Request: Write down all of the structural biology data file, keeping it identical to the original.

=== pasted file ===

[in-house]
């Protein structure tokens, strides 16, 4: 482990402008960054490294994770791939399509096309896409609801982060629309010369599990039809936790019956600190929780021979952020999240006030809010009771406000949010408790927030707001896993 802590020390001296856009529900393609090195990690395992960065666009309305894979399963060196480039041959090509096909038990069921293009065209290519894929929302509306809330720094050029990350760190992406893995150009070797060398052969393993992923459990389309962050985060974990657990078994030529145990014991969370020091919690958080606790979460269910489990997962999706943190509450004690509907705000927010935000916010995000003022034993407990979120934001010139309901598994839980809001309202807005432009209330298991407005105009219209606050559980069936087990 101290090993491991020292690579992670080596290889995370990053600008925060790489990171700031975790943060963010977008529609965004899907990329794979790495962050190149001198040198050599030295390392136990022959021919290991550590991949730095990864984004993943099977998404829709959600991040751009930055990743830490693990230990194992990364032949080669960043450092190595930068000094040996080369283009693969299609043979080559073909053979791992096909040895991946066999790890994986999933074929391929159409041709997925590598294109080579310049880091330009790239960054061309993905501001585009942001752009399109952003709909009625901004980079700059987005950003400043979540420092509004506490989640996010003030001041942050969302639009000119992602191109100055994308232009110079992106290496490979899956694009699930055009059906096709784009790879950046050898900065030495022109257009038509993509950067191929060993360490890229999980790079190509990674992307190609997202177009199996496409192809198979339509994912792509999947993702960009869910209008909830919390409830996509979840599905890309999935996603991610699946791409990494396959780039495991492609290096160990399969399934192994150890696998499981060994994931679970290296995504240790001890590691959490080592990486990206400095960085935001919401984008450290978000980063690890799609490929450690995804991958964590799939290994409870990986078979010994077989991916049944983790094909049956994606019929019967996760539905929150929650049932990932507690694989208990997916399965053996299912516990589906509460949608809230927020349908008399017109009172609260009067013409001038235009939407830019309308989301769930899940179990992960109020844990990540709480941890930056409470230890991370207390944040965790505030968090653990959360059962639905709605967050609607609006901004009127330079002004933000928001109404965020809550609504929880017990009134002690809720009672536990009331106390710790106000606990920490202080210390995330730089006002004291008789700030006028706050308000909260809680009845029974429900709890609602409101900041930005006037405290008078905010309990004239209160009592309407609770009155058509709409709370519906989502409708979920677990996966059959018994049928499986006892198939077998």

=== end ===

[in-house]
């Protein structure tokens, strides 16, 4: 482990402008960054490294994770791939399509096309896409609801982060629309010369599990039809936790019956600190929780021979952020999240006030809010009771406000949010408790927030707001896993 802590020390001296856009529900393609090195990690395992960065666009309305894979399963060196480039041959090509096909038990069921293009065209290519894929929302509306809330720094050029990350760190992406893995150009070797060398052969393993992923459990389309962050985060974990657990078994030529145990014991969370020091919690958080606790979460269910489990997962999706943190509450004690509907705000927010935000916010995000003022034993407990979120934001010139309901598994839980809001309202807005432009209330298991407005105009219209606050559980069936087990 101290090993491991020292690579992670080596290889995370990053600008925060790489990171700031975790943060963010977008529609965004899907990329794979790495962050190149001198040198050599030295390392136990022959021919290991550590991949730095990864984004993943099977998404829709959600991040751009930055990743830490693990230990194992990364032949080669960043450092190595930068000094040996080369283009693969299609043979080559073909053979791992096909040895991946066999790890994986999933074929391929159409041709997925590598294109080579310049880091330009790239960054061309993905501001585009942001752009399109952003709909009625901004980079700059987005950003400043979540420092509004506490989640996010003030001041942050969302639009000119992602191109100055994308232009110079992106290496490979899956694009699930055009059906096709784009790879950046050898900065030495022109257009038509993509950067191929060993360490890229999980790079190509990674992307190609997202177009199996496409192809198979339509994912792509999947993702960009869910209008909830919390409830996509979840599905890309999935996603991610699946791409990494396959780039495991492609290096160990399969399934192994150890696998499981060994994931679970290296995504240790001890590691959490080592990486990206400095960085935001919401984008450290978000980063690890799609490929450690995804991958964590799939290994409870990986078979010994077989991916049944983790094909049956994606019929019967996760539905929150929650049932990932507690694989208990997916399965053996299912516990589906509460949608809230927020349908008399017109009172609260009067013409001038235009939407830019309308989301769930899940179990992960109020844990990540709480941890930056409470230890991370207390944040965790505030968090653990959360059962639905709605967050609607609006901004009127330079002004933000928001109404965020809550609504929880017990009134002690809720009672536990009331106390710790106000606990920490202080210390995330730089006002004291008789700030006028706050308000909260809680009845029974429900709890609602409101900041930005006037405290008078905010309990004239209160009592309407609770009155058509709409709370519906989502409708979920677990996966059959018994049928499986006892198939077998």